Editor’s note: The original version of this story ran in July 2016, as Harley Quinn was about to make her big-screen debut in Suicide Squad. With Saturday designated as the annual Batman Day, and DC celebrating by giving Harley a co-starring role coinciding with her 25th anniversary, we thought it was the perfect time to revisit our first-hand account of the strange origin of one of DC’s strangest characters from the man who dreamed her up. In the early 1990s, Paul Dini was a writer for hire, cranking out scripts for the ground-breaking, noirish Batman: The Animated Series, when inspiration struck.
Actor Liev Schreiber attended Comic-Con this year, and brought along his 8- and 9-year-old sons. The San Diego Comic-Con (which, believe it or not, used to actually feature comic books) is an annual celebrity fest these days. One such notable, Liev Schreiber, was in attendance this year, partly to promote, but also to parent.
There’s no doubt that male superheroes like Batman and Superman have long dominated DC’s cinematic universe, but with Wonder Woman heading to theaters this year and DC’s hugely popular multimedia initiative Super Hero Girls taking off over the past year, the ladies are catching up. While this year’s New York Toy Fair, taking place this weekend at Manhattan’s Jacob K. Javits Convention Center, will feature plenty of Bat-toys, there will also be loads of Wonder Women, Harley Quinns, and Supergirls on display. Click through to see Yahoo Movies’s exclusive sneak peek of the latest DC offerings from toy-maker Jakks Pacific
Emma Stone imagined as Poison Ivy by artist Kode A., a.k.a. Christmas came early for Margot Robbie when Warner Bros. announced that her breakout Suicide Squad character, Harley Quinn, would be getting her own spin-off movie in the form of Gotham City Sirens. Based on the DC Comics title of the same name, which ran for 26 issues between 2009 and 2011, the movie will re-team Robbie with her Squad director, David Ayer, and partner Harley with two more Gotham City bad girls: cat burglar Catwoman and seductive eco-terrorist Poison Ivy, who has the power to control men’s minds through plant pheromones.
What does it take to play the “most famous female villain in the DC Universe?” That’s the questioned answered by Margot Robbie in the above exclusive clip from the upcoming digital/Blu-ray release of Suicide Squad. “Margot really settled into an incredibly difficult role,” director David Ayer gushes in the clip, which is part of a bonus featurette focusing on Harley and the Joker.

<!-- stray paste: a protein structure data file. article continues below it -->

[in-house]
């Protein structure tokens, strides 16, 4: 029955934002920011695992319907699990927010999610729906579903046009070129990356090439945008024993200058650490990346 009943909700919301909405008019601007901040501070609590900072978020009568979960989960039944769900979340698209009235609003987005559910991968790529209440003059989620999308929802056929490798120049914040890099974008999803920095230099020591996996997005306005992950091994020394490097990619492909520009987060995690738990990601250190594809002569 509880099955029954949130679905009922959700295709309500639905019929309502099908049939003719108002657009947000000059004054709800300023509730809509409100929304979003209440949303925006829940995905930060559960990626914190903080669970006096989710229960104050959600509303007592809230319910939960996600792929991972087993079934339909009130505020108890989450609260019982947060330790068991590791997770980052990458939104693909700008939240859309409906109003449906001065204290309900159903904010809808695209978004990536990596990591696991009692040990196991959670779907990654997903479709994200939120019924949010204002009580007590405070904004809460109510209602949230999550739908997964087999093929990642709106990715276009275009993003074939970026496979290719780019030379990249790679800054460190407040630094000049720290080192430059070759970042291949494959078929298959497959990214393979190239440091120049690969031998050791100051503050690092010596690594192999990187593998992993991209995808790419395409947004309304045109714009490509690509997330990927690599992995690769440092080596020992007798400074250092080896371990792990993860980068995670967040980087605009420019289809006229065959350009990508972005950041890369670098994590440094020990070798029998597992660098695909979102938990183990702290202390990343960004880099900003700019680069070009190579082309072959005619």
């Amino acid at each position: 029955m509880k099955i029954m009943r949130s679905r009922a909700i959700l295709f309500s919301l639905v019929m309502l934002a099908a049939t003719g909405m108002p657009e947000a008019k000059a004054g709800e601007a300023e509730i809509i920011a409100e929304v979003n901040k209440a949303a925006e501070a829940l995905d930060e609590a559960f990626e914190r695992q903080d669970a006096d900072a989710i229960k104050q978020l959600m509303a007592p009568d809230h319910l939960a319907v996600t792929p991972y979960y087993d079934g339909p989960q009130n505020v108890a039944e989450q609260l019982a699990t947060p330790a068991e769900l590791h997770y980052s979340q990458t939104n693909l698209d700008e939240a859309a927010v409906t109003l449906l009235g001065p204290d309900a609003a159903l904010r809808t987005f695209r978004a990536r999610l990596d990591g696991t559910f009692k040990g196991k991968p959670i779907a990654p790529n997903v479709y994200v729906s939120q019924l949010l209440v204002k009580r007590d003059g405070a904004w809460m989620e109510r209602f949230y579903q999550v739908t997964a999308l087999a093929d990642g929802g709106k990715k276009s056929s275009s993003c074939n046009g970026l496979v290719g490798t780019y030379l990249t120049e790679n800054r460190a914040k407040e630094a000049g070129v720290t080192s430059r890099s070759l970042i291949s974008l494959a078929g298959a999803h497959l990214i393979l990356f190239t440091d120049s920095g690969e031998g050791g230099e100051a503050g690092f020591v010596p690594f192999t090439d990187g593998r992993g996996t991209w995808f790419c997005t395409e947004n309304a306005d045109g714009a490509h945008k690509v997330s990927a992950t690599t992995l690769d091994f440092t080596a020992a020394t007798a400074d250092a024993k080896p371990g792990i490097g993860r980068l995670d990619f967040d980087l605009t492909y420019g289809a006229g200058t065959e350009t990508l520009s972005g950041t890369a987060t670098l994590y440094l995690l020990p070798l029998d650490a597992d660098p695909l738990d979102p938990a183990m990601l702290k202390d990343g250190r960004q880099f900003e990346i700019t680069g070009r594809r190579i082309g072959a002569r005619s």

‘Dark Night’ recounts writer Paul Dini’s struggle to recover from a horrific attack. Paul Dini has a mantle full of Emmys for a TV-writing career that has included such shows as Star Wars: Ewoks, Tiny Toon Adventures, G.I. Joe, He-Man and the Masters of the Universe, Star Wars: The Clones Wars, and even ABC’s Lost.
Suicide Squad crashes theaters this weekend and one member of the psychotic crew of antiheroes is already being talked up for her own solo spinoff: Margot Robbie’s Harley Quinn. The character’s co-creator, Paul Dini, recently gave us a guided tour of Harley’s history; click through for some of his insights into Daddy’s Li’l Monster as we trace her path from animated second banana to DC movie superstar.
Harley Quinn is having a moment. Daddy’s Li’l Monster has emerged as an indisputable breakout in the run-up to the August premiere of Suicide Squad, perhaps the summer’s most anticipated film. Played on screen by Margot Robbie, the character is a relatively recent edition to the DC Universe, first surfacing in a 1992 episode of the classic cartoon Batman: The Animated Series.
The Suicide Squad just hit Hollywood. In advance of the anticipated summer movie, due out Aug. 5, Warner Bros. is displaying a wide selection of costumes and props featuring DC Comics’ off-kilter band of baddies for visitors who go on the studio tour. This week, Warners previewed the exhibit, which also includes artifacts from Batman v Superman: Dawn of Justice, in its museum. In the coming months, the studio will rotate in new pieces from upcoming DC-based films like Wonder Woman and Justice League, as well as its stable of TV shows, including Arrow, The Flash, and Supergirl.
With Batman v Superman: Dawn of Justice and Suicide Squad on the horizon, DC has two of the year’s most anticipated films. Yahoo Movies has an exclusive sneak peek at DC’s inaugural line of highly detailed, virtually photorealistic figures created using 3D sculpts of the films’ stars. “We’re not holding anything back,” Geoff Johns, chief creative officer of DC Entertainment, tells Yahoo.